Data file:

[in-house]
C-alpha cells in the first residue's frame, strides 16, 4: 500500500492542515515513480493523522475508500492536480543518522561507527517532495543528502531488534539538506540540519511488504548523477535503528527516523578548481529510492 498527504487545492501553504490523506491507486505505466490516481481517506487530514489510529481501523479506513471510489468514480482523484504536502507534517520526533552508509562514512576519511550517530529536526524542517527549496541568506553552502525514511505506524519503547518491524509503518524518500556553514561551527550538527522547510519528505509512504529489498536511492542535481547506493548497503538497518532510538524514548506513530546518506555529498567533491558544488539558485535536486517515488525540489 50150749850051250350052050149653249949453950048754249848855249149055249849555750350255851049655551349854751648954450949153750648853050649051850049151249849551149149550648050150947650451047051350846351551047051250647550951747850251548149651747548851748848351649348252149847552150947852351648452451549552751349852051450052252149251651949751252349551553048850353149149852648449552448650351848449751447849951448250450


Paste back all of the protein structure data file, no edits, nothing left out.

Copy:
[in-house]
C-alpha cells in the first residue's frame, strides 16, 4: 500500500492542515515513480493523522475508500492536480543518522561507527517532495543528502531488534539538506540540519511488504548523477535503528527516523578548481529510492 498527504487545492501553504490523506491507486505505466490516481481517506487530514489510529481501523479506513471510489468514480482523484504536502507534517520526533552508509562514512576519511550517530529536526524542517527549496541568506553552502525514511505506524519503547518491524509503518524518500556553514561551527550538527522547510519528505509512504529489498536511492542535481547506493548497503538497518532510538524514548506513530546518506555529498567533491558544488539558485535536486517515488525540489 50150749850051250350052050149653249949453950048754249848855249149055249849555750350255851049655551349854751648954450949153750648853050649051850049151249849551149149550648050150947650451047051350846351551047051250647550951747850251548149651747548851748848351649348252149847552150947852351648452451549552751349852051450052252149251651949751252349551553048850353149149852648449552448650351848449751447849951448250450